Wednesday, January 30, 2013

Anne Frank and the Anne Frank House

Back when I was doing my posts on our trip to Paris, the Netherlands and London, there were several people who asked why I didn't post about the Anne Frank House in Amsterdam -- especially since I mentioned it was on my "must do" list.

There are three reasons for that. First, those Europe posts, while fun for me, were getting awfully long. And, I wasn't quite sure how to make it fit with the others, since no photos were allowed in the Anne Frank House. It would take some prepping.

But most of all, I found it moving in a way that was difficult to process and I just wasn't sure how to go about it.
But time, of course, puts things into perspective, so back to Holland we go.


Rick and I were more fortunate than we knew to make reservations for the Anne Frank House so close to the time we would visit (Two days before--and there were precious few times from which to choose). This may be one of the biggest attractions in Amsterdam and because of the size and cramped quarters, only a certain number of people are admitted at a time. The lines can be quite long. (If your travel plans are quite certain, you can make reservations well in advance online.)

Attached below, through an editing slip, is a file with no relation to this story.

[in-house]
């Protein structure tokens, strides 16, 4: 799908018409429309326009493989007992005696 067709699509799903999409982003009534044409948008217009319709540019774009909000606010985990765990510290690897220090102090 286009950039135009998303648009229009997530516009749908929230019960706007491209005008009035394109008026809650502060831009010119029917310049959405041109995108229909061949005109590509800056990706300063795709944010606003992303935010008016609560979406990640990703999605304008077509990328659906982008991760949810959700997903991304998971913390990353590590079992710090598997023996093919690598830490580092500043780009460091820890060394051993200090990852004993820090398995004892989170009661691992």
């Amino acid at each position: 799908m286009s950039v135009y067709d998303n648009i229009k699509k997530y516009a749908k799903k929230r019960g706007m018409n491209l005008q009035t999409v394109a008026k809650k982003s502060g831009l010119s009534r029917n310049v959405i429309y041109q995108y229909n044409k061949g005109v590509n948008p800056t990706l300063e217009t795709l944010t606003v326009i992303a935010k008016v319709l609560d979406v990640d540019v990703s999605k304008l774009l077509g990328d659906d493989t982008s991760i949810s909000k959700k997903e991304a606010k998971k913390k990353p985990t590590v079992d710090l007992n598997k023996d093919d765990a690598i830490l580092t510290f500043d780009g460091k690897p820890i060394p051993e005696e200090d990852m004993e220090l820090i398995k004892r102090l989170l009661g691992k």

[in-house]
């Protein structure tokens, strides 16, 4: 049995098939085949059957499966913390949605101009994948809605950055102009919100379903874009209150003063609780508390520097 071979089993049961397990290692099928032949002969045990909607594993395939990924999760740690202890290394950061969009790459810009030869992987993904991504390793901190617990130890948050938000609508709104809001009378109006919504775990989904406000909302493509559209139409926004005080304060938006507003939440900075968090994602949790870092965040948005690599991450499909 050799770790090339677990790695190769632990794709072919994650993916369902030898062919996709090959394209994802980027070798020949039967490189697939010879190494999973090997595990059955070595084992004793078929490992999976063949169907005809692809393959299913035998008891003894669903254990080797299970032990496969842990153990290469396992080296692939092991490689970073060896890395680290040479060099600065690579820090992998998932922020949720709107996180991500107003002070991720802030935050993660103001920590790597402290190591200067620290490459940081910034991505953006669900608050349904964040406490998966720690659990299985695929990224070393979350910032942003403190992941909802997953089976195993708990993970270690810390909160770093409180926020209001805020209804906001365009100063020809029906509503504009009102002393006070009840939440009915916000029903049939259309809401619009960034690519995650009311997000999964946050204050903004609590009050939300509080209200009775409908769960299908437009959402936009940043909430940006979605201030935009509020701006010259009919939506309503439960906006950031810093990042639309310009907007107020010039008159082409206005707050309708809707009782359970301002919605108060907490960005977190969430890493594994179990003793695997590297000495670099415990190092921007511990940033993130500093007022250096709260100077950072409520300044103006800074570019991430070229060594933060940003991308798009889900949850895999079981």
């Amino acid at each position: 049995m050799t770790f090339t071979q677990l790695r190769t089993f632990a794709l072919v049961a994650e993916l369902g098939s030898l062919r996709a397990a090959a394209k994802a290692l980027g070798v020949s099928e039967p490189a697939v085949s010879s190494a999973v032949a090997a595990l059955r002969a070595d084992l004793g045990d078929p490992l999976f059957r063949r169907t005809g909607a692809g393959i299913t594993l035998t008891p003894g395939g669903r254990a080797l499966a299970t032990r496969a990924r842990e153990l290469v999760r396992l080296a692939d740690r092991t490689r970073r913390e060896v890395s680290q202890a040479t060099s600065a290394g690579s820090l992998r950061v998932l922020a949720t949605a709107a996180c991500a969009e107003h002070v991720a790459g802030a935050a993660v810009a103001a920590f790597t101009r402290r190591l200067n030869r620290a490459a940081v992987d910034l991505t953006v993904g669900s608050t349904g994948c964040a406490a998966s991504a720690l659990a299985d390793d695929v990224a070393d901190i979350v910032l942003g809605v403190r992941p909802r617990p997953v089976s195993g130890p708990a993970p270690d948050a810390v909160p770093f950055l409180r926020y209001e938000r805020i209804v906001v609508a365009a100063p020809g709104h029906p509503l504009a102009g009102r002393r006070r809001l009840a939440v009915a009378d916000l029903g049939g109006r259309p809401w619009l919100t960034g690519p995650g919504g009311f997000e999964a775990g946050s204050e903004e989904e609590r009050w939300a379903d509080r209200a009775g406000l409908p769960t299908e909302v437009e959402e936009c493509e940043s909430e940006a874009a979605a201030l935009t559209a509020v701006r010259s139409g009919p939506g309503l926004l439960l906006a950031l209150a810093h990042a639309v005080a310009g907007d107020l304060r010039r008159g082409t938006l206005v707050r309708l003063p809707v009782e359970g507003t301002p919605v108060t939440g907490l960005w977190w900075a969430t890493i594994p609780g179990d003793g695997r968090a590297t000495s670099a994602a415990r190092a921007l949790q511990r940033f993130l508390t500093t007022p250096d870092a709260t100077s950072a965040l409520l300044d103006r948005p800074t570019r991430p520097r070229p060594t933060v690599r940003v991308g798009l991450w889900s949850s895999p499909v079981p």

The house is located on one of Amsterdam's many canals. In the photo above, you can see it next to the house with the "step" roof. Below is a closer view.

It is an easy walk from the Centraal Station, about 20 minutes, and also near a tram stop.

After you enter, one is reminded that the "House" was actually the business establishment of Otto Frank and the first spots you see are the offices from the company. There are a couple of diaramas showing how things were laid out and some memorabilia.

The really emotional stuff begins when you go behind the bookcase that bloked the narrow stairway up to the rooms where the Frank and Van Pels families stayed, along with their dentist friend, Fritz Pfeffer (Mr. Dussel).

There is no furniture. If you see postcards otherwise (and there are some) they have been staged for the guide book. So, in a way, one doesn't get the sense of how cramped it would be -- except for the fact that in your group there are more than eight people walking around -- and there isn't a lot of room to walk.